“Ram-packed”: full, proclaiming plenitude, a plurality of passions. Sampling and stealing have everything to do with nostalgia and salvation. A DJ expresses love for a song by quoting it directly, though obscuring the quotation marks in the beat. As Simenon suggests, “Beat Dis” documents an idealized past spent listening to dance music—something peculiarly Proustian informs the process. Nostalgia is reflected everywhere in hiphop, for example when the Godfather of Soul or George Clinton’s Funkadelic is slipped into the mix.

A similar ironic nostalgia is present in some appropriative art, for example the early David Salle diptychs that juxtaposed cartoon characters to formalist parodies, or Richard Pettibone’s Warhol quotations. But the borrowings in visual art can also have a conceptual solemnity to them that is for the most part absent in the music. Where Sherrie Levine’s rephotographings and reframings of Walker Evans make sober points about originality and authority, the Justified Ancients of Mu Mu stick chunks of Whitney Houston into their records not only because they enjoy her music, but also because they want to poke fun at her.

This dissimilarity in mood, though, shouldn’t obscure the similarity of practice, even though the hiphop appropriators usually indulge in more fragmentation of their source material than an artist like Levine or Mike Bidlo. The copying that in Levine’s work has all the force of the broken taboo seems to offer the often-quite-young producers of hiphop an open field or playground for invention and pleasure. Which is not to say that the style hasn’t already produced sophisticated esthetic codes and factions. The most provocative musical samplers, for example, strive to disengage quotations from their sources and frequently change them beyond recognition before repossessing them—sort of like Philip Taaffe’s alterations of Ellsworth Kelly and Barnett Newman. Curtis Kahleel of the group Mantronix, one of the first-and-foremost sampling units, now considers the straightforward lifting of material (which he disparagingly calls “taping”) to be the least interesting facet of the sampling phenomenon.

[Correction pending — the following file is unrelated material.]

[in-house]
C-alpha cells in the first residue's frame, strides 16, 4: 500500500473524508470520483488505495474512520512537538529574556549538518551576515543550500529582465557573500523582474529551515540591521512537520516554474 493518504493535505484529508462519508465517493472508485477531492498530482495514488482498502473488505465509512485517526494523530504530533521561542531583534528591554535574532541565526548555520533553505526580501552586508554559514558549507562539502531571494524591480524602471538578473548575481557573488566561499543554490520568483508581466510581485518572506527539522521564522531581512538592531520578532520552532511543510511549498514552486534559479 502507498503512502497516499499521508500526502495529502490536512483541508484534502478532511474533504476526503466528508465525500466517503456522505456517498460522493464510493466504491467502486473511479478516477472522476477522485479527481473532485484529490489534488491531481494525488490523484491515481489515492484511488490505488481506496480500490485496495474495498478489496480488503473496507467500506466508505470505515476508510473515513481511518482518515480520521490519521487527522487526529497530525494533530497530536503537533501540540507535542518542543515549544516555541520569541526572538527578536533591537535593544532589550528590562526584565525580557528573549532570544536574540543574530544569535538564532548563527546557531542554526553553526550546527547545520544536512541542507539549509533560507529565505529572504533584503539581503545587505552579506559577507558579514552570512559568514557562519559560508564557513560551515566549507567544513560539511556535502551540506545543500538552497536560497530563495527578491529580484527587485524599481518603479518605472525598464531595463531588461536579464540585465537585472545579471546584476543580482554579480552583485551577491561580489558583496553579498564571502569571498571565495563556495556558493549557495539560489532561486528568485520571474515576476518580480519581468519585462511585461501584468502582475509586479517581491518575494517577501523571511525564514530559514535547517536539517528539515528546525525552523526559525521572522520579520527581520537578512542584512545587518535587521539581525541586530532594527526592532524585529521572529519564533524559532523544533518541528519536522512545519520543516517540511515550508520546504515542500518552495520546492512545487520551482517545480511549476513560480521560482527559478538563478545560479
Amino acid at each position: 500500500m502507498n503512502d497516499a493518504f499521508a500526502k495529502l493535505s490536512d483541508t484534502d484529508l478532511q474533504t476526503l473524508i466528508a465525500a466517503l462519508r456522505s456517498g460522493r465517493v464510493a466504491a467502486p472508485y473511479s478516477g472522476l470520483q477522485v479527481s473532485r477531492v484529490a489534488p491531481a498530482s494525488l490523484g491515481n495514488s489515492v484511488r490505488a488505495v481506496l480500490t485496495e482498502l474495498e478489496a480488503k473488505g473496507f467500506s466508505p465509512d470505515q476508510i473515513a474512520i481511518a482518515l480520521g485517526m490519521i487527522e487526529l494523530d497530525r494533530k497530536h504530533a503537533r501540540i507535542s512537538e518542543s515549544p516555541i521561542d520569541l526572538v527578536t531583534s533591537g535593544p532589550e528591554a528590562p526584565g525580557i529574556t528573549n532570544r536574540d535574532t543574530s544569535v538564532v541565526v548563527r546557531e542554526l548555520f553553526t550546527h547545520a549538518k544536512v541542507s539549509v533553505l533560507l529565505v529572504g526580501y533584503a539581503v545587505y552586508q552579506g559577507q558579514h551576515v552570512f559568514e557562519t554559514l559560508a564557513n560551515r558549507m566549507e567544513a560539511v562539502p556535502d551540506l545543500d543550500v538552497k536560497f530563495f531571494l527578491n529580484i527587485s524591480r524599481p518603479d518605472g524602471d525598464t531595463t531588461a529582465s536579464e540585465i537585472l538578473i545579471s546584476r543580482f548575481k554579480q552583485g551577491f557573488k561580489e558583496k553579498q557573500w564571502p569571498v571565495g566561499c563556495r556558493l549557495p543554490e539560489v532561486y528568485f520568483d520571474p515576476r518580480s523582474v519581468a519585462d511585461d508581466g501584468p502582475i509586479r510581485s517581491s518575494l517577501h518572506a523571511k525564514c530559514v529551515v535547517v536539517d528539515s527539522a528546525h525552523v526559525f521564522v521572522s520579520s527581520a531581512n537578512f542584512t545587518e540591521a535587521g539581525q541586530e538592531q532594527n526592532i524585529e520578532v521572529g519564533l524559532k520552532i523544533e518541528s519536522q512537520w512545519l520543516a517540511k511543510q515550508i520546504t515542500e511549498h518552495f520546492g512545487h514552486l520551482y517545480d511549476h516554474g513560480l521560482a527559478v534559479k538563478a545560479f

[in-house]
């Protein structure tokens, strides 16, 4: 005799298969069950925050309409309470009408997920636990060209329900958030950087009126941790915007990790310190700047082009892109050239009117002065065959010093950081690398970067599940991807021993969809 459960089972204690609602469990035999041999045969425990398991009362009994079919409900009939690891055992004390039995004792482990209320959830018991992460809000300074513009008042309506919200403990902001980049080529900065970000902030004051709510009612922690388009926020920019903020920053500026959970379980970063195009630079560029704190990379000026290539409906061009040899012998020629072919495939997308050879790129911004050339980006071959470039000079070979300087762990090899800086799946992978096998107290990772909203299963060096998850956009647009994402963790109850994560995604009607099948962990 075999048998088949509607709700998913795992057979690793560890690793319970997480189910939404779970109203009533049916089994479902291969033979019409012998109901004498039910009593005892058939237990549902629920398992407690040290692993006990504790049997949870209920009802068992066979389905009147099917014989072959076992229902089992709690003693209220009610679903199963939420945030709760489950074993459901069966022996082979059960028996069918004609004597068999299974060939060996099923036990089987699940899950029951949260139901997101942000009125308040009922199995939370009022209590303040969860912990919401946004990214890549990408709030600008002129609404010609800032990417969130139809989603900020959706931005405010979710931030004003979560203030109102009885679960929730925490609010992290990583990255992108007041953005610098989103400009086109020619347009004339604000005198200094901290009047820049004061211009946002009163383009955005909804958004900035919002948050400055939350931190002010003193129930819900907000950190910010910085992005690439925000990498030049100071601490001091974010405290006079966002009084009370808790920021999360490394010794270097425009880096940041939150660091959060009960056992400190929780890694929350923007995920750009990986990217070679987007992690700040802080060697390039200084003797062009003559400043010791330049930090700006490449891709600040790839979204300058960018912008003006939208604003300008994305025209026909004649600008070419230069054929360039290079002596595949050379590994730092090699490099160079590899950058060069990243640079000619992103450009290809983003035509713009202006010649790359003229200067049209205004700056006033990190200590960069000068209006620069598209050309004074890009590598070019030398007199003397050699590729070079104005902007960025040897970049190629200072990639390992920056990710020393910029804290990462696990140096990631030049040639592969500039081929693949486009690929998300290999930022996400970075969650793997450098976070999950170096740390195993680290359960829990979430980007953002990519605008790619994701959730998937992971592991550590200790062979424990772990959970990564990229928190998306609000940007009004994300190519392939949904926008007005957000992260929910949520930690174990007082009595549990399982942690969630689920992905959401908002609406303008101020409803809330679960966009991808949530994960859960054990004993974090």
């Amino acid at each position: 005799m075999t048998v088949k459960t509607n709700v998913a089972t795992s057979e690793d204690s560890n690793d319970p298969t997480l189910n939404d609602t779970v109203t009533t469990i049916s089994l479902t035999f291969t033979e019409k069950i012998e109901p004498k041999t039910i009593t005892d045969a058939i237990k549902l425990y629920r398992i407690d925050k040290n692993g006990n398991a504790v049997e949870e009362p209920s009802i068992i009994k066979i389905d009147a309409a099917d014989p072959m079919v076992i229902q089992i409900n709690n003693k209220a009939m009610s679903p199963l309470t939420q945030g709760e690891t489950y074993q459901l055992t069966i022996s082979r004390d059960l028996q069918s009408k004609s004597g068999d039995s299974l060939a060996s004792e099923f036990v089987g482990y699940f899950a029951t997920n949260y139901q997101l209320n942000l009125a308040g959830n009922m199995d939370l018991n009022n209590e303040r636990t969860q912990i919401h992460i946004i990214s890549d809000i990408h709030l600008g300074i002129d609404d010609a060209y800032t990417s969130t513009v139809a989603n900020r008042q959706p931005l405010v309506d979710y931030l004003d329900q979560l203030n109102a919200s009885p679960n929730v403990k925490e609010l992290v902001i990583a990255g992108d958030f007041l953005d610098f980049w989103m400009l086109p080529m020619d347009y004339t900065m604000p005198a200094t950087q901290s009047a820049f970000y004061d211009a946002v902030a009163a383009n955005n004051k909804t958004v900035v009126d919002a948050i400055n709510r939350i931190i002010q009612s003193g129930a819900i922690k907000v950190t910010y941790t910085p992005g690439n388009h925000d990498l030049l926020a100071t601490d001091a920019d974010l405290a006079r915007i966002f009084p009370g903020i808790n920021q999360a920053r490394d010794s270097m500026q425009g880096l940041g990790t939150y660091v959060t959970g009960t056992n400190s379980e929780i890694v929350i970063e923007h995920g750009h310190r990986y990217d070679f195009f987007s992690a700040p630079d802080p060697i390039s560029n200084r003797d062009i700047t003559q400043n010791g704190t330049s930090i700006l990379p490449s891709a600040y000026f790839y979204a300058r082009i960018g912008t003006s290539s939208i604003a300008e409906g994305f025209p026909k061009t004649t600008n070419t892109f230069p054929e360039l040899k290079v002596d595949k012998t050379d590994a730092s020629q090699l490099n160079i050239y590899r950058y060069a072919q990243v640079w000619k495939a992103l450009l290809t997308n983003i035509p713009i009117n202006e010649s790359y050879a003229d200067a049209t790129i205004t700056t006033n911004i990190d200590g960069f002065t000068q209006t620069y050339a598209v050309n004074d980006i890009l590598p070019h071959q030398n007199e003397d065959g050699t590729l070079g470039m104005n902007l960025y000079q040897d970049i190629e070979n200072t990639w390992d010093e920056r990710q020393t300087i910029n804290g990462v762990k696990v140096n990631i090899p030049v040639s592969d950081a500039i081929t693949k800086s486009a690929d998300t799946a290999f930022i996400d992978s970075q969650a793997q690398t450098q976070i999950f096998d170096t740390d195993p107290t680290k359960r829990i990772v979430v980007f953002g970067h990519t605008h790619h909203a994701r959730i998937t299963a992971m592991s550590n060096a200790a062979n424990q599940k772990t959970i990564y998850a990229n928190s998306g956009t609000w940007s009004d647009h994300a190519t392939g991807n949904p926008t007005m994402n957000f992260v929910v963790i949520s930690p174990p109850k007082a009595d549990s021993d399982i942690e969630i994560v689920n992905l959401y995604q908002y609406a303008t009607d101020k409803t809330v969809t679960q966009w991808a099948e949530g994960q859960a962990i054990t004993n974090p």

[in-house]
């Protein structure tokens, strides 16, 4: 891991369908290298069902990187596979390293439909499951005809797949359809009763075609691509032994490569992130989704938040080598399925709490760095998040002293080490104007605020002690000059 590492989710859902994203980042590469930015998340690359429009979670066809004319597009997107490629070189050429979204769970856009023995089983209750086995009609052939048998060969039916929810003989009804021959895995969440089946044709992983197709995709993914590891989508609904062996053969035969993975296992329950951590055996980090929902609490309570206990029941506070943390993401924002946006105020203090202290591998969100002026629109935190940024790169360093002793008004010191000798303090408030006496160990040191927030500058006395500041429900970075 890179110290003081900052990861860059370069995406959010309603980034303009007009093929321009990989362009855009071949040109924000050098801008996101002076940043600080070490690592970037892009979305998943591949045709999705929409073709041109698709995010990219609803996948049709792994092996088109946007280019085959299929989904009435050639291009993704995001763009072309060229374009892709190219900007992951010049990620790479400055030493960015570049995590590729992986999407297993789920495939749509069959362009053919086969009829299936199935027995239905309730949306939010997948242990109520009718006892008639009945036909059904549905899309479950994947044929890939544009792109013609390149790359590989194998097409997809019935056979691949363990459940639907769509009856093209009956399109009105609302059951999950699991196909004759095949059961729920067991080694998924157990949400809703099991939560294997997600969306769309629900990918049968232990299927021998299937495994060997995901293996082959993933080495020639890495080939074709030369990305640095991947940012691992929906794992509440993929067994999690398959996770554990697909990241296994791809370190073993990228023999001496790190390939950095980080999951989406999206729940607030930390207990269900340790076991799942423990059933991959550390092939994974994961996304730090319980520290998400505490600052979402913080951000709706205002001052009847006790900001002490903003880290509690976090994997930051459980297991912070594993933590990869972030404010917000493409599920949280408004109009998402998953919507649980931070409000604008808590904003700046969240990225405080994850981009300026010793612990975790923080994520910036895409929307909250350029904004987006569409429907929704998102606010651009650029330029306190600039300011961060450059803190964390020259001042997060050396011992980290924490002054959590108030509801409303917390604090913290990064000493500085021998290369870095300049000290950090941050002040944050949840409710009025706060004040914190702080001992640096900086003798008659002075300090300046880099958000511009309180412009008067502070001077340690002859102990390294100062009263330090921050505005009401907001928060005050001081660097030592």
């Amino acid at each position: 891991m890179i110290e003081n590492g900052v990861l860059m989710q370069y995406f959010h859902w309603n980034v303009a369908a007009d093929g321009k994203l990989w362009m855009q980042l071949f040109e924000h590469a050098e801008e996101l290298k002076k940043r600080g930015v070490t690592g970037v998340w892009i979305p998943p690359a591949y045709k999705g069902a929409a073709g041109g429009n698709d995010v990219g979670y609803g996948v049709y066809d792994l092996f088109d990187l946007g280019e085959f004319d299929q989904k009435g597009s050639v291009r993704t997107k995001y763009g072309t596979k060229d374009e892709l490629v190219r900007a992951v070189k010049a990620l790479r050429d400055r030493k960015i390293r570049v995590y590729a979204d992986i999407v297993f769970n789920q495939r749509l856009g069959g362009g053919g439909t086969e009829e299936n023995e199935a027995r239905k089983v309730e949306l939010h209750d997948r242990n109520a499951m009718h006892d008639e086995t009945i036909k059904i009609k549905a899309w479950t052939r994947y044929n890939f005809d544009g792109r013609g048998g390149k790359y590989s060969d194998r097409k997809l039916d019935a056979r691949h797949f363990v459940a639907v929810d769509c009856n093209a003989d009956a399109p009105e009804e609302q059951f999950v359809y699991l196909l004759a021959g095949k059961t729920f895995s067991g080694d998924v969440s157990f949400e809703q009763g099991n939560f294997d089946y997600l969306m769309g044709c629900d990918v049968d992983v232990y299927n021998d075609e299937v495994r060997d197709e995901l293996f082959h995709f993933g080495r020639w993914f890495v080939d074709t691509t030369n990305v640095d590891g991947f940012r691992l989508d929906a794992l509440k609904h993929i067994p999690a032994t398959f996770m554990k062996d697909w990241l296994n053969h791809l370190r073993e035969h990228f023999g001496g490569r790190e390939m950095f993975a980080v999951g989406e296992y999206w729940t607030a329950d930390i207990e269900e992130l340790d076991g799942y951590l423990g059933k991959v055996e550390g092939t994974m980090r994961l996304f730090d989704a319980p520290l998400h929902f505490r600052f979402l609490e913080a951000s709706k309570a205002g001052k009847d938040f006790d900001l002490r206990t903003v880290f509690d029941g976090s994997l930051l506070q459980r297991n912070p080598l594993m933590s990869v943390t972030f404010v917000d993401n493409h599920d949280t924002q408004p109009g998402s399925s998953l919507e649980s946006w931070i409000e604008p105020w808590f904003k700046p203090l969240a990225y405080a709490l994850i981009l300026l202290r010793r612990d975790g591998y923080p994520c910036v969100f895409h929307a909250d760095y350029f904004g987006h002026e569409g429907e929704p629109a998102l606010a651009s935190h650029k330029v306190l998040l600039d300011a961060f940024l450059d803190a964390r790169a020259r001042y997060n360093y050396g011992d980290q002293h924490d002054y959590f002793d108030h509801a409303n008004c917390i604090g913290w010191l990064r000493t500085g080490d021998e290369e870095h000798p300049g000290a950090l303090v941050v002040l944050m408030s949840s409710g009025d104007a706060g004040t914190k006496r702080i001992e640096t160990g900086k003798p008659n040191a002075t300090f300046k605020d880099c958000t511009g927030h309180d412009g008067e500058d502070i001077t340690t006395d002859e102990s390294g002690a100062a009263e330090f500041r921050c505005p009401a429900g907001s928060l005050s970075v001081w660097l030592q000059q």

Tell that to Coldcut, which consists of white Londoners Jonathan More and Matt Black, who essentially omit rap’s messages while intensifying its procedures. They made their mark internationally when they remixed a record called “Paid in Full” by Eric B. and Rakim, an American DJ and rapper. (This was where the line “Pump up the volume” first appeared; since then it’s been directly cited on half a dozen other records, including the one by M/A/R/R/S. Sampling is a highly contagious virus.) “This is a journey into sound,” Coldcut’s reissue begins, “a journey that will bring to you new color, new dimensions, new value.” Rather than coopting black music, Coldcut applies its methods to white culture in a convergence of concerns.

“Sorry, but this just isn’t music,” read the covers of Coldcut’s most recent records (with false apologetics). “Doctorin’ the House” is their most extreme statement to date. Like “Beat Dis,” “Doctorin’ ” also trumpets its thievishness and quotes dozens of musical and nonmusical sources. “Who stole the cookies from the cookie jar?,” chants a group of male voices. A woman asks, “How do they do that?” “It’s really quite simple,” a squeaky voice responds cheerily; “You just mangle.”

More than any other dance musicians to date, Coldcut plunders the archives with fierce intensity. It’s a tradeoff: listeners get to enjoy the singing of Yemenite vocalist Ofra Haza, for example, while bearing witness to the murder of the two things most intrinsic to Western pop—instruments and songs. Which works out fine, since the popularity of Coldcut’s records and of hiphop in general signals, in a backhanded fashion, the boredom so much contemporary pop music instills in listeners. On a certain level, of course, every musician/artist/human is sampling itself at any given moment. All of us are involved in a continuous process of (re)interpretation that gives us identity. By cutting up and reassembling the output of anonymous hordes of singers and players, the likes of Coldcut and Bomb the Bass reanimate, reenergize, revive, and provide a new kind of fractured immanence for yesterday’s music (literally, since “Doctorin’ ” even samples “Beat Dis”). Thanks to the DJs, funky, chunky James Brown is experiencing a new peak of popularity.

The pressure that music like this places on concepts such as propriety and authorship has proved, for the time being, of more legal than theoretical import—but that’s rock criticism for you. Nevertheless, such mutant hybrids of styles and signatures are bound to affect how other music is perceived. Whether they lead to an increased appreciation of “pure” expression or toward even more outrageous recombinations remains to be seen. In either case, hiphop provides the perfect metaphor for the current fragmented state of pop music’s audience(s). For right now, the British hiphop scene is a splatter film on the verge of happening over here. In the words of Coldcut’s Black, “It’s like the whole history of recorded sound is waiting for us there to murder.”

Richard Gehr lives in Brooklyn and writes frequently about music and other things.